President Obama arrived on the island of Martha's Vineyard on Thursday for a 10-day vacation and along with his bathing suit, he probably should pack a flak jacket to protect himself from political attacks.
Republicans for days have been berating Obama for planning to take time off instead of sitting in his office, working on the economic recovery. Some have suggested he call back Congress to help, though after the last round of bargaining about raising the debt ceiling, Obama may be just as happy that lawmakers are also out of Washington on vacation.
In an email, the Republican National Committee on Thursday even coupled Obama's break with a plea for funds.
There are two key points to make about presidential vacations. First, beating up a president for going away is a time-honored tradition. As David McCullough noted in his Pulitzer Prize-winning biography of John Adams, the nation's second president went back to his Quincy, Mass., farm for around seven months in the summer of 1798, as war fever with France raged on. This prompted some to wonder about whether Adams had abdicated.
Adams was dealing with a sick wife and like everyone else was fleeing the usual summer pestilence and yellow fever outbreaks. Which brings up the second point. Defending a president for leaving is just as much of a time-honored tradition as attacking him.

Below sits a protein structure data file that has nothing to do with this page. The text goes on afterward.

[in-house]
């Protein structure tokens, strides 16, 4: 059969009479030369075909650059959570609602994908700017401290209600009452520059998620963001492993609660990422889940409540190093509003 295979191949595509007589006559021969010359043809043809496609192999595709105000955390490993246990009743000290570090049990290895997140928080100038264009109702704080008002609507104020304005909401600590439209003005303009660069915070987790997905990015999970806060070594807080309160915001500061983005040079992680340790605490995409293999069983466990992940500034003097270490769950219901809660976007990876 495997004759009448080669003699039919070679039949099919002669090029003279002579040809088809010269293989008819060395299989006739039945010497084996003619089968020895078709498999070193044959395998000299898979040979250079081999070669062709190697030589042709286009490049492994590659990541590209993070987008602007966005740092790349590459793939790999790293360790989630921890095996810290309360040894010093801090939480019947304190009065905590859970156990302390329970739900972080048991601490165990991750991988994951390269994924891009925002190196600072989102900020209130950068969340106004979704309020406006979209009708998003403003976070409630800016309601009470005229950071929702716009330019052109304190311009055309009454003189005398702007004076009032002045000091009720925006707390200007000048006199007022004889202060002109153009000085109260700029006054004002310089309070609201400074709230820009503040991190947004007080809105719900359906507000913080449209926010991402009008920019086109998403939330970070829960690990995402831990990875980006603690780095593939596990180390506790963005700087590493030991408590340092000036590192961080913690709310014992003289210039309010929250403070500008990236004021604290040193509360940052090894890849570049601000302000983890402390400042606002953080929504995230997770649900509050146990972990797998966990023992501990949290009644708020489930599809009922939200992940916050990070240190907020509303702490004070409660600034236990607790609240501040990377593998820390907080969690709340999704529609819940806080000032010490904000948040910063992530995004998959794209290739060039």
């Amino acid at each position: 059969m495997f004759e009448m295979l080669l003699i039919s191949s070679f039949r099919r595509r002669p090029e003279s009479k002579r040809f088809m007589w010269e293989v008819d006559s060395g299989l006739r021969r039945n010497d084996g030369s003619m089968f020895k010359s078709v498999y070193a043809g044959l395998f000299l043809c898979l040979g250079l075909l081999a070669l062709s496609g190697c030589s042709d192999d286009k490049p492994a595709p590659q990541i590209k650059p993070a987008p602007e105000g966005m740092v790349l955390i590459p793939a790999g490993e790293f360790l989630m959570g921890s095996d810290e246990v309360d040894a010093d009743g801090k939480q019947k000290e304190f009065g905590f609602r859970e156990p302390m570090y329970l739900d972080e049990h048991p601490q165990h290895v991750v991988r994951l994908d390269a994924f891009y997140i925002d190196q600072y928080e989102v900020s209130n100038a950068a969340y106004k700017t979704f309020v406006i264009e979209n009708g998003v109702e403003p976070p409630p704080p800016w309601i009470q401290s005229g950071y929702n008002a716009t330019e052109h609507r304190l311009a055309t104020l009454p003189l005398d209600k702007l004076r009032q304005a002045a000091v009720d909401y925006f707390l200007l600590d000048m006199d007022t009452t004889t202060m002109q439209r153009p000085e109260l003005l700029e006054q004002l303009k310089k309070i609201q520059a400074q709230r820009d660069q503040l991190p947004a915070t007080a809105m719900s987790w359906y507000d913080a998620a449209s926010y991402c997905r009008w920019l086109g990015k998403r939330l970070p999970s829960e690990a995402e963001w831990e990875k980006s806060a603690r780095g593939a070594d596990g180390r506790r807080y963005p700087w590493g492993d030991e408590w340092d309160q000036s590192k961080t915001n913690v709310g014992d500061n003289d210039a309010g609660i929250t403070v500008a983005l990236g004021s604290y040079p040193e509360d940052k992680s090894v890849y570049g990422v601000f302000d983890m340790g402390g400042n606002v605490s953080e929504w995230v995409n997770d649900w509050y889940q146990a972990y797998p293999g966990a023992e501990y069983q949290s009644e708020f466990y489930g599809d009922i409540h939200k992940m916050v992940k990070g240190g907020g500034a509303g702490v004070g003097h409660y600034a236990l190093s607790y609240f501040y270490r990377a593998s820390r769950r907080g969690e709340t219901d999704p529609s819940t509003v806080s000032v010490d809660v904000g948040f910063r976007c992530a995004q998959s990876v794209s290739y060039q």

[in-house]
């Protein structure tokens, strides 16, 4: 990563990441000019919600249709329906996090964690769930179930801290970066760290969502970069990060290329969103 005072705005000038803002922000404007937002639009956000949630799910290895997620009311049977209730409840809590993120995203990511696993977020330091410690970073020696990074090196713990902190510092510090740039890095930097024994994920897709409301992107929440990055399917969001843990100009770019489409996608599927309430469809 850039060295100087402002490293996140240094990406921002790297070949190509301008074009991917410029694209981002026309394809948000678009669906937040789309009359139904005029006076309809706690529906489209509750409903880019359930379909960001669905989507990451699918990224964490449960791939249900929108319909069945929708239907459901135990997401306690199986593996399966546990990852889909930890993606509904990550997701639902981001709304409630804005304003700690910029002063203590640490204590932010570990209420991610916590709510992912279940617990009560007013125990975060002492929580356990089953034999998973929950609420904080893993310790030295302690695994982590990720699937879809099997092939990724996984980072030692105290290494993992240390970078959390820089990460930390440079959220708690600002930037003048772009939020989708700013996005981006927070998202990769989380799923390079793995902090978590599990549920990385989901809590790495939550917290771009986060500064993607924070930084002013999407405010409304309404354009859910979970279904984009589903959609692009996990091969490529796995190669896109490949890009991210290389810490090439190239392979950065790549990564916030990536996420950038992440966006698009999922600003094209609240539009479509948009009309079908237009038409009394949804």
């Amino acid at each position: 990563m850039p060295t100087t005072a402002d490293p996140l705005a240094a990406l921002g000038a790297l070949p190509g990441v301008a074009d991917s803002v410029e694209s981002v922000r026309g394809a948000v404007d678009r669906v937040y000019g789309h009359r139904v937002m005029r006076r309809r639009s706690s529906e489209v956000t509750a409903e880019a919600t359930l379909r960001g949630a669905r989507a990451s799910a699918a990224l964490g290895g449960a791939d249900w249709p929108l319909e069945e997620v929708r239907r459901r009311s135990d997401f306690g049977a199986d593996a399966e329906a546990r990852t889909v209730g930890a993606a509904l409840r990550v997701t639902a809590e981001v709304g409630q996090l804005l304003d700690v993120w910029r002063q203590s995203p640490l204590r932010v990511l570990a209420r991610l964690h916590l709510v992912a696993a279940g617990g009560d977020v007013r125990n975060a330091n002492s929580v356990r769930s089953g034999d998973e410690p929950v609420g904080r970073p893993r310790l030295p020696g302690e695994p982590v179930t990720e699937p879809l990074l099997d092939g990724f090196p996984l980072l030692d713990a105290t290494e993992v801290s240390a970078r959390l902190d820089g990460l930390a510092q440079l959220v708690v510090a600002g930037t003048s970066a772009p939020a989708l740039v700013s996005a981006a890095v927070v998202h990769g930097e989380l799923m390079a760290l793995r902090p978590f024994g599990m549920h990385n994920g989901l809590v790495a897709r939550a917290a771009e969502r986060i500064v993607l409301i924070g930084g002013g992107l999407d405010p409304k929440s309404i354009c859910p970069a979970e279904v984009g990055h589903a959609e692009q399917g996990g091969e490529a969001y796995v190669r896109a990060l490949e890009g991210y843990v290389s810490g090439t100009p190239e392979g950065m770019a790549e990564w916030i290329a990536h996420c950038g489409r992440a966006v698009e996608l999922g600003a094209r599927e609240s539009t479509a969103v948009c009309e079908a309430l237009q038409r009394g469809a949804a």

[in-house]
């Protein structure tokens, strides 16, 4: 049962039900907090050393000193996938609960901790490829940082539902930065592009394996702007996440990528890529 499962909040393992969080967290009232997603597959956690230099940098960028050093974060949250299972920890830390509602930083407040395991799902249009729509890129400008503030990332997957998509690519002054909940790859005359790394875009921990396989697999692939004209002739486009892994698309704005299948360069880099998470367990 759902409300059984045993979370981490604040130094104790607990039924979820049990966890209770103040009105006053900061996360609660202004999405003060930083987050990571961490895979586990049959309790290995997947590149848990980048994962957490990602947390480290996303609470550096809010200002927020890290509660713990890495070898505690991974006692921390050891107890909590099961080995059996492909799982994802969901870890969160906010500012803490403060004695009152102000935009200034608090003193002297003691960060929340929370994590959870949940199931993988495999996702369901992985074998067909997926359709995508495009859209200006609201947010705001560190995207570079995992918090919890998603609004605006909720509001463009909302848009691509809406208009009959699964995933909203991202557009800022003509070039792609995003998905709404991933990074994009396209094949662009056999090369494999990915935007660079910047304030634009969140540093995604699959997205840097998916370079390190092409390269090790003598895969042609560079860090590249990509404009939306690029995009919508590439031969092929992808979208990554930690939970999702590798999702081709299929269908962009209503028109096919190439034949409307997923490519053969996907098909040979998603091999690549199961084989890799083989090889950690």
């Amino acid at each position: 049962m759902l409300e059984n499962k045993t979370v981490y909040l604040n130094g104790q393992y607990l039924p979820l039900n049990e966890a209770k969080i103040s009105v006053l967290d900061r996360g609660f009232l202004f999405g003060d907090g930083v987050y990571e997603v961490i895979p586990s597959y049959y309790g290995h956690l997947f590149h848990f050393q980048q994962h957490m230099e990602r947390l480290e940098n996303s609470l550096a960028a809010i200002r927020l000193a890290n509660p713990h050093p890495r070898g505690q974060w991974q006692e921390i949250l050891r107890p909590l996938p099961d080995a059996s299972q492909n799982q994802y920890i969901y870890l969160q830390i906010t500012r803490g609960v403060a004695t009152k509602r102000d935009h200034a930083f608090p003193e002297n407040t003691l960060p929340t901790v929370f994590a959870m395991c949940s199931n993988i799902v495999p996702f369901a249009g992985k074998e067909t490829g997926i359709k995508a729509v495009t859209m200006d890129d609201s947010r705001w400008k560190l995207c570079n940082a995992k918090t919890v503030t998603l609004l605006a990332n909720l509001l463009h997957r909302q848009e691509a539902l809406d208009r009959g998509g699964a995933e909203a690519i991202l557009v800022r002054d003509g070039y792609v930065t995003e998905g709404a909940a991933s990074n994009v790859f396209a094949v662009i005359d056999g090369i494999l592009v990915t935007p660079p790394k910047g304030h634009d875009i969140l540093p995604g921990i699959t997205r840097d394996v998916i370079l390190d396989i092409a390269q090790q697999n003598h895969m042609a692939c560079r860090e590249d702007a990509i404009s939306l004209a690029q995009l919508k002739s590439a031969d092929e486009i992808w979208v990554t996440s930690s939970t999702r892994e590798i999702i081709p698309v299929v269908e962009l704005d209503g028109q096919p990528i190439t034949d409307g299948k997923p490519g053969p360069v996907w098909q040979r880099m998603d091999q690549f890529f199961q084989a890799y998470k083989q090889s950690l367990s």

The current White House has defended Obama for going to the island, noting that with modern communication devices he is never really off of the job, even when he takes breaks.
Still, there is the question of political optics, which has annoyed even some liberal critics. Obama will be resting and recreating on an island associated with the wealthy (though not everyone there is) at a time when unemployment has remained at 9.1 percent and how the administration has handled economic issues remains the heart of U.S. politics and policy through 2012 and probably beyond.
Obama's predecessor, George W. Bush, came under fire for taking far more vacation days, roughly 500 over his two terms, to visit his ranch in Crawford, Texas. He famously stayed at the ranch after Hurricane Katrina flooded New Orleans and the Gulf coast. When he finally did visit the region, it was too late and way too little to overcome the political fallout.
Perhaps the most vocal critic of Obama has been Republican presidential hopeful Mitt Romney, a former governor of Massachusetts, who called on Obama to stay in Washington and to even call back Congress.
White House spokesman Josh Earnest said the president would continue meeting with economic advisers throughout his vacation as he prepares for his September jobs speech.
"[Obama] is the president of the United States wherever he goes," Earnest said. "I don't think the American people begrudge the president spending a little time with his wife and daughters at the end of the summer before his daughters head back to school."